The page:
THE MAN who helped secure a new lease of life for Ilkley Manor House is ‘taking a step back’.

Sir Rodney Brooke began his involvement with the historic building three years ago when he learnt that Bradford Council were closing it as a museum and art gallery.

He went on to become Chair of the Ilkley Manor House Trust (IMHT), a group formed to safeguard the property as a community asset for generations to come.

The Trust successfully negotiated with Bradford Council to take on the building and in April this year it was reopened by its patron, Sir Alan Titchmarsh.

Now, Sir Rodney has announced that he is stepping down as Chair as the project begins its next stage.

He said: “As we start on the next phase of the Manor House’s life, it is time for me to step down as Chair and make way for someone who can organise the daily running of the Manor House and move it forward.

“We are lucky to have a wonderful replacement in Sarah Thomas, who is a genius at organisation.

“I shall take on the hands-off role of President and will maintain my commitment to the future of the Manor House.

“It is a marvellous resource for the whole community.

“This iconic building is unique in this area: a Grade One listed building on top of a scheduled ancient monument, the Roman Fort.

“It is a fascinating building. In the last full year before it closed, 17,000 people went round the Manor House.

“Young people from all over the Bradford District learnt about the history of England – the Rock Art on the Moor; the Saxon crosses in All Saints’ Church next door; the medieval Manor House; the Victorian Spa and the ‘Ilkley chair’.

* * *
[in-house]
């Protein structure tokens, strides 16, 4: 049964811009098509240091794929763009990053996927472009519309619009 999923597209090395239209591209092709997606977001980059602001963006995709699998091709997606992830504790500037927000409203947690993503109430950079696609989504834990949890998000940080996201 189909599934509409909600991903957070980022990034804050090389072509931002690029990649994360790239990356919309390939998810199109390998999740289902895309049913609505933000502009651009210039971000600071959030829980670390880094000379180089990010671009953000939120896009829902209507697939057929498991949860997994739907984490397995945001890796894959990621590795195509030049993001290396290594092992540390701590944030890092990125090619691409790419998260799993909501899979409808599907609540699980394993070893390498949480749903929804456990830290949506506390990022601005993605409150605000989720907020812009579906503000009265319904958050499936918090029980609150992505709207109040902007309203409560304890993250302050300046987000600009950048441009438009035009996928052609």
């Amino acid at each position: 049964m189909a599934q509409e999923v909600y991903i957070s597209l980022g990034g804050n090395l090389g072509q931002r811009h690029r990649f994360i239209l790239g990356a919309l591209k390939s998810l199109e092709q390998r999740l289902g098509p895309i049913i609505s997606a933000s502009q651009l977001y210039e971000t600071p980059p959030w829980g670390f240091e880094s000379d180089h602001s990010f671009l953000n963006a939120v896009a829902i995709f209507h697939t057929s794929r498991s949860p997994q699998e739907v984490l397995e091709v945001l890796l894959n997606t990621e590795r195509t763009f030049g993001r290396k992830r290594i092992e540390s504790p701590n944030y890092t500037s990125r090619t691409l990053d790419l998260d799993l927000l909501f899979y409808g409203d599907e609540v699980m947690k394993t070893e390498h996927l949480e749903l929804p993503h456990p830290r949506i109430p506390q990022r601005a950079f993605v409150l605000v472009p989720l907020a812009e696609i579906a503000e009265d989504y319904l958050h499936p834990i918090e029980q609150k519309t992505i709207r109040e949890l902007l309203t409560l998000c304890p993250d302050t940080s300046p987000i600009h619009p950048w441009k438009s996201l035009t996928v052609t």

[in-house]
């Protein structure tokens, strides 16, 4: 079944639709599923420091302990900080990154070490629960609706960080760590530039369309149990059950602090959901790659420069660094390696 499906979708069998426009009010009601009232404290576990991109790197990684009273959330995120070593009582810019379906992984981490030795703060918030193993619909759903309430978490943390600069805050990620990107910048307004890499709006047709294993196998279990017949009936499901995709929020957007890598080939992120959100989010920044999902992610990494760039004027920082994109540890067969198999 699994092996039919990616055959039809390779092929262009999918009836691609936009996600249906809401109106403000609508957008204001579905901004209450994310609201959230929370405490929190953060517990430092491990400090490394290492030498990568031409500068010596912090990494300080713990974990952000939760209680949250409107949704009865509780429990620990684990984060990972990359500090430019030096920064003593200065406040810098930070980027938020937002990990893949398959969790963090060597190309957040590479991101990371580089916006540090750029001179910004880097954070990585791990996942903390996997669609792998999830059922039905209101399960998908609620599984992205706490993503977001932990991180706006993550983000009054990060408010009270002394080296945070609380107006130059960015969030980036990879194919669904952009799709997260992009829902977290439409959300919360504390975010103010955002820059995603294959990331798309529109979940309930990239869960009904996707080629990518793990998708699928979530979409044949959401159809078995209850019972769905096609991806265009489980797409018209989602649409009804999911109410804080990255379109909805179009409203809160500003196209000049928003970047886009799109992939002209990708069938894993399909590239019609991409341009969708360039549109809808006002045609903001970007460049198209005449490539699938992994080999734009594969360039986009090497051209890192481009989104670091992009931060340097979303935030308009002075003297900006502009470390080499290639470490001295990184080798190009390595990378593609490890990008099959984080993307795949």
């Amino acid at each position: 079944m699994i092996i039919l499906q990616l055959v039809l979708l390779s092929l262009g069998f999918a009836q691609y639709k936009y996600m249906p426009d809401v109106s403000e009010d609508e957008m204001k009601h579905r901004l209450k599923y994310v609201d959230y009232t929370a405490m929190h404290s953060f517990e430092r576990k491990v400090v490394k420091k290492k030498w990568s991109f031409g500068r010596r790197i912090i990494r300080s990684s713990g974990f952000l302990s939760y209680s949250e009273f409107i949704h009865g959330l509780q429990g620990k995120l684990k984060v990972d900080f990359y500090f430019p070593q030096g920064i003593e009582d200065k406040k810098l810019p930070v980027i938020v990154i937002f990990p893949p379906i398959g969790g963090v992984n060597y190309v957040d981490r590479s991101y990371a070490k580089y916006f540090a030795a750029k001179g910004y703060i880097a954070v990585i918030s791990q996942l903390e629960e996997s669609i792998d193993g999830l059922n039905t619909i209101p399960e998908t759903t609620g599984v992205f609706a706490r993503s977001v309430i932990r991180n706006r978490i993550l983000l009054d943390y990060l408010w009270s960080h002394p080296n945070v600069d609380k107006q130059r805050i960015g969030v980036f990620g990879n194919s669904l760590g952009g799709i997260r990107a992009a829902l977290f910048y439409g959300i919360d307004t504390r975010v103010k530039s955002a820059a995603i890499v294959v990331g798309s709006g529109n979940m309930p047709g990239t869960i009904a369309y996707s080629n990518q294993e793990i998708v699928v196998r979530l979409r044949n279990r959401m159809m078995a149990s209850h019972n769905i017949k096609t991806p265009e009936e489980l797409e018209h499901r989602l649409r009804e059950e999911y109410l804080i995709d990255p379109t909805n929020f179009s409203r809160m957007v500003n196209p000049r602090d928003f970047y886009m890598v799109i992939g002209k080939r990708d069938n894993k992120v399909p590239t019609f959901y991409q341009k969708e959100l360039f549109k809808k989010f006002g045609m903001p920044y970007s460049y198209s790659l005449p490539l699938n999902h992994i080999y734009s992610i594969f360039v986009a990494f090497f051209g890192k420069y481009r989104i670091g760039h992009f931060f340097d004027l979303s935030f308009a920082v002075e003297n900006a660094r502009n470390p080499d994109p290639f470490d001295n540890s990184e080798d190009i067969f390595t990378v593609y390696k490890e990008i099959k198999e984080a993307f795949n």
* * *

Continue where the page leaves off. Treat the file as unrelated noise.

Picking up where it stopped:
“Just as importantly, local societies had meetings, lectures, concerts and exhibitions there.

“Its closure was a big blow to many people in the town.”

Looking back at what has been achieved so far, and ahead to what the future might bring, he added: “With some determined people – Sarah Thomas, Ruth Pitt, John Cockshott, Vincent Dobson, Helen Kidman and others – we convinced Bradford Council not to sell the Manor House but to transfer it to a charitable trust which could preserve it as a historical monument and heritage community centre, to be used by local people, including children.

“A generous donation from a local family charity has financed our work, together with grants from the Architectural Heritage Foundation, the Town Council and others.

“Thanks to our brilliant volunteers, it is now open every weekend.

“A series of exhibitions, concerts, lectures and events have also enabled us to open it during the week and thousands of people have already enjoyed its unique atmosphere and history.

“We hope it will be used by local people for wedding breakfasts and family events and by local societies.

“The cottages in the Manor House Yard will be occupied by people with a social and artistic purpose. A main tenant is Ilkley Arts, who have already moved in.

“We want the Manor House Yard to be an exciting space animated by artistic activities, music and dance.”

The Trust has also now applied to the the Heritage Lottery Fund for a grant to improve the property’s heating and to employ a Heritage Officer.